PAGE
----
A controversial program that seeks to stop bullying and create acceptance in schools will not be held in Collier County public schools until the district completes its own review of the program.
After hearing reasons why it should continue and be discontinued in the school, the Collier County School Board has asked Schools Superintendent Ray Baker to review the Challenge Day program, which came to Collier County last year.
The move came after Dr. Frank Schwerin went to the board recently, concerned about the program, which seeks to tear down walls within schools and urges acceptance.
"I ask that you prohibit Challenge Day at any school pending a safety check. And I urge you to check other school districts like Seattle, which have asked the program not to return," he said. "If it harms one child, is it worth it?"
A majority of the board members took Challenge Day officials to task over the program, which was held in Collier County over four days in November and December.
Board Vice Chairman Steven Donovan said the program should have been brought before the board for review before going into the schools.
"We review reading programs before we put them in the district. We didn't review this. It makes me wonder why you didn't bring it to us first," he said. "We will be the ones who will be responsible if something happens."
Donovan said while he was sure Challenge Day organizers meant well, he was troubled by some of the questions he heard were being asked of students.
Dede Poeltl and Joyce Jacobs, who organized Collier County's Challenge Day programs, spoke of the positive feedback they had from students, parents and school officials over the program. They argued that the program, which has been performed around the country and in three other Florida school districts, has made great strides in creating safer, more positive school environments.
Jacobs said the principals at each of the three schools where Challenge Day was held - Golden Gate High School, Immokalee High School and The Community School of Naples - had to approve the program's coming to the school.
"They saw a need in their school," she said.
Baker said he supported the principals' decision to bring the program to the schools.
"They would not put students in harm's way," he said. "But I agree that if this is going to be a districtwide program, it is the responsibility of the superintendent to look at it and bring it to the board for review."
The Challenge Day program is run not by the adults, but by older students who have chosen to "Be the Change." That means they lead the discussions and act as examples for the Challenge Day movement. They impress their knowledge on between 75 and 100 freshmen. The hope is that, as the freshmen go through high school, they will "Be the Change" for other students.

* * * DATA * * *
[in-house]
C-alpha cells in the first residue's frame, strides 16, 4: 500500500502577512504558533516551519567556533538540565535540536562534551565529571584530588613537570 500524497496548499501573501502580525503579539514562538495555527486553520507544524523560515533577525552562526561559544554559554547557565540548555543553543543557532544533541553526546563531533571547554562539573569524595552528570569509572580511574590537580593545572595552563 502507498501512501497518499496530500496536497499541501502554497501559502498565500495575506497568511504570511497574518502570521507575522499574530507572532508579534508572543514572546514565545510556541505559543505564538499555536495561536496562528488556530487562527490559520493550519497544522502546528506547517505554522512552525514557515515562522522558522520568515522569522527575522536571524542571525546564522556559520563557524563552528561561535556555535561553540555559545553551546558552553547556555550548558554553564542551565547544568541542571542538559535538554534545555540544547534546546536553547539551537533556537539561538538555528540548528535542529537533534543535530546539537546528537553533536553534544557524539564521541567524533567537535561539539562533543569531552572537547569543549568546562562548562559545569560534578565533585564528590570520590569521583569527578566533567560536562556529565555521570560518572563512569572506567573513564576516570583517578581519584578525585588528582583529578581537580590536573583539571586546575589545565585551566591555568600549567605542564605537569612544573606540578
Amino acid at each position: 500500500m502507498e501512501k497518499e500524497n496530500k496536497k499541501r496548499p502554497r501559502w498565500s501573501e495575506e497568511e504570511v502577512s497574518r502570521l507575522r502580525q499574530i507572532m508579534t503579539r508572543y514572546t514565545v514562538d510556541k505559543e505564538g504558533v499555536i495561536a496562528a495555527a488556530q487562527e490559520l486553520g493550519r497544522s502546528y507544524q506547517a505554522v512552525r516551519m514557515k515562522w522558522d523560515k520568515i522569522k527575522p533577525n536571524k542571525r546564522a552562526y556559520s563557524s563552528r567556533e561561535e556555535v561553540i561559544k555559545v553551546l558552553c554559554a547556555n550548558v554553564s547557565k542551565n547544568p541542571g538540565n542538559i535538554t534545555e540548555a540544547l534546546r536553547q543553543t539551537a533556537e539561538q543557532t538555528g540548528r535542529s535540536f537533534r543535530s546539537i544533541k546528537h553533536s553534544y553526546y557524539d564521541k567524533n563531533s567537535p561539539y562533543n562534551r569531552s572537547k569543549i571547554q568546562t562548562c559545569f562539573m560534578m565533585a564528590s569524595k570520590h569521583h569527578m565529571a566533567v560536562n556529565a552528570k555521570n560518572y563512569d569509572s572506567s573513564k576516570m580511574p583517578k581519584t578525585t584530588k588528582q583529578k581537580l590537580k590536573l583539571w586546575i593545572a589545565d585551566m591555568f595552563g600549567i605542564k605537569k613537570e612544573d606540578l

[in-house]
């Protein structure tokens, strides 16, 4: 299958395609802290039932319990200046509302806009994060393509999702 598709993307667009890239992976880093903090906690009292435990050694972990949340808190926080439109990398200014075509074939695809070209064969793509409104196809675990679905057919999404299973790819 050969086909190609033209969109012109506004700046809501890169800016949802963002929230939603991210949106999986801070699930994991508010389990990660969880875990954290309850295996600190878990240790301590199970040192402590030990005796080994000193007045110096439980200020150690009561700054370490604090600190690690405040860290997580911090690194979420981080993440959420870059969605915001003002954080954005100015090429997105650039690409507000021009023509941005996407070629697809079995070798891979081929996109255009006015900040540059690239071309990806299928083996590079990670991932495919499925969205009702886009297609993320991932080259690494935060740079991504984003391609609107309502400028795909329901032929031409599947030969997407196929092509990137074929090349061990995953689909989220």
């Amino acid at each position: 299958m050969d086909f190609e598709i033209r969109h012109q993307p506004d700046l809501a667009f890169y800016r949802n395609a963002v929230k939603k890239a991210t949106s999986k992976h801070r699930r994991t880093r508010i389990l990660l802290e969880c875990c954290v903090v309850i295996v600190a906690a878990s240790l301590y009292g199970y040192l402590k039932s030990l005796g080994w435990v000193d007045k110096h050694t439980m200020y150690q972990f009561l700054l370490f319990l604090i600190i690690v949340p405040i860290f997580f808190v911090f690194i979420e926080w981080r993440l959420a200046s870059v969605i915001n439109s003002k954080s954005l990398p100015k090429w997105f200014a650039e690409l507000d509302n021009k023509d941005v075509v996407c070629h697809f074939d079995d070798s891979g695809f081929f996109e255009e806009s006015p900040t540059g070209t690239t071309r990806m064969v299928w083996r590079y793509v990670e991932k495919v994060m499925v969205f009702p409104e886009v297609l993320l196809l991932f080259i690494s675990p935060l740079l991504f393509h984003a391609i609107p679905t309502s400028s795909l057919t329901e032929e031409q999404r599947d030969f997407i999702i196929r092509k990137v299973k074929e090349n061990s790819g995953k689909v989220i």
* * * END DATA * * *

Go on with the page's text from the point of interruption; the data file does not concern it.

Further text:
The highlight of the program was a game called "Crossing the Line." All of the participants stand on one side of a room. When one of the leaders reads a statement, participants are asked to cross the line to the other side of the room if the statement applies to them.
The statements run from "Cross the line if you are a woman" and "Cross the line if you have ever lost a member of your immediate family or a close friend" to "Cross the line if gunshots are a part of your everyday life" and "Cross the line if you have ever teased, belittled or hurt someone because you were jealous."
The purpose of the exercise, which is performed in silence, is to teach the participants about oppression and that everyone is in a minority.
But board member Linda Abbott said one of the problems with the program is that it is asking children to take on this responsibility with a delicate situation. She talked of a student who was a facilitator and spoke about the girls who had crossed the line when asked if they had been teased because they were overweight.
"That was a student, a young man, a teenager, a child and he went back to his school and did something this program is trying to prevent," she said. "I think this is bordering on the edge of dangerous and it doesn't have a place in school."
Board member Pat Carroll, who was the only member of the board to attend a Challenge Day, asked her fellow board members to keep an open mind.
"I ask that you not judge this until you experience it. What you are hearing is not what I experienced. I thought it was a well-thought-out program," she said. "I saw the change in the students. It was amazing the way these students connected with each other, with their parents."
Carroll said she thought it was a program some students needed to have. She stressed that students had to get parent permission before participating in the program.
Board Chair Kathleen Curatolo said she thought the principals should be allowed to make site-based decisions for the school. Although she stressed that she would not support one side or the other, she added that programs such as Big Brothers and Big Sisters elicit help from volunteers who are not professionals, but those people still make a difference.
Board member Dick Bruce was the most vocal about keeping the program out of the schools.
"The Collier County Public School System is not the proper venue for this type of program. While we have some children in our schools with problems, we have a responsibility to protect those children," he said. "We have a captive audience in our children and we need to be introspective in what we expose those children to."
Although the Challenge Day organizers are precluded from holding another Challenge Day in the Collier County public schools until a review has been completed, it cannot keep them from holding another Challenge Day at The Community School of Naples, which is a private school and is not under the jurisdiction of the Collier County School Board.